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Access to voting is a privilege: use it

Reflecting on this season two years ago, I remember many things. There were leaves on the ground, puddles on the sidewalk and so many questions yet to be answered regarding the future of America. Two years have passed and a new election season has begun. It’s time to start registering and researching what you want to vote for. In 2014, only 43.1 percent of eligible Washington state voters turned out for the midterm election. This number jumped to 65.7 percent during the 2016 elections, according to the United States Election Project. This may seem like a promising increase in voter turnout but midterm elections rarely generate as much interest as Presidential elections. Voter turnout in the U.S. still remains significantly lower than most similarly-developed countries, according to the Pew Research Center. This comparison was drawn using voting data from the more than 30 countries that are part of the Organization for Economic Cooperation and Development, an organization focused on socioeconomic development. Out of the countries that make up the OECD, the U.S. ranked No. 26. According to a Pew Research Center survey, 70 percent of eligible voters in U.S. believe high voter turnout is important. So, why isn’t voter turnout better? People don’t vote for all sorts of reasons. In some states, ballots must be submitted in person and no matter how you vote, identification is required. Therefore, the voices of those who are unable to access or obtain essential forms of identification remain unheard. According to a New York Times article, Americans under the age of 30, a group largely made up of college-age individuals, tend to be “socially liberal,” and for many on Western’s campus, that’s true. Many students here have expressed their concerns about environmental sustainability, firearm safety and affordable housing, all three of which will be addressed on the ballot next month. But if a belief is not translated into a vote, legislation might not change. If passed at the state level, Initiative 1631, an initiative to promote clean energy, could set a national precedent. A cohesive group of more than 200 organizations joined forces to make a plan that reduces pollution by charging a fee to the largest industrial polluters and then investing the money back into projects promoting a healthier environment. Along with exciting initiatives and levies covering a wide array of issues, 17 elections are also taking place on the Whatcom County ballot next month. The positions include local prosecuting attorney, commissioners and district court judges. There are also seats to be filled in all three branches of the national government. In the most recent national election of 2016, President Donald Trump lost the popular vote but won the electoral vote, ultimately resulting in him winning the presidency. Because of the way the Electoral College is divided among each state, this final result came down to less than 80,000 votes, NPR reported. Eighty thousand people is less than half the population of Whatcom County. The political landscape in the U.S. has changed significantly since the 2016 election. Many changes have been made to legislation including the repeal of NAFTA, threats to DACA and restrictions on access to healthcare. Those who have been negatively affected by the 2016 election have been finding ways to cope and voice their beliefs for two years now, but the time has come to practice one of the most effective forms of democracy. So much is on the line. For Washington state residents, voting is easier than ever. This year the state has agreed to pay all postage in an effort to increase participation. Others may not have nearby drop boxes, paid postage or in some cases even the required forms of identification to register. With that said, for those of us who do have access, exercising the opportunity to vote is paramount and the time is now.   The editorial board is composed of Alyssa Bruce, Julia Furukawa and Ray Garcia.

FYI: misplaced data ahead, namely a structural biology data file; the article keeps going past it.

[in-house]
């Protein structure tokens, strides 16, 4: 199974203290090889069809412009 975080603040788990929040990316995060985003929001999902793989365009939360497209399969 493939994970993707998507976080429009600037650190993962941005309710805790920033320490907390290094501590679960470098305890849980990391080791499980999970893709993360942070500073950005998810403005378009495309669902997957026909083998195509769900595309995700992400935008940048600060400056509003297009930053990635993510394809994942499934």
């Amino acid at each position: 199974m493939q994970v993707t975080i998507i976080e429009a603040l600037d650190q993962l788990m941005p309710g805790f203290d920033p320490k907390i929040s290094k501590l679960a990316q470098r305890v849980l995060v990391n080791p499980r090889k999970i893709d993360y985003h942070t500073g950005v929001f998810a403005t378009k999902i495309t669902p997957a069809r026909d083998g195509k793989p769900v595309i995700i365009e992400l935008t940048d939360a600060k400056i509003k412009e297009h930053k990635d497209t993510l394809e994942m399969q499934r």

Illustration by Cole Sandhofer

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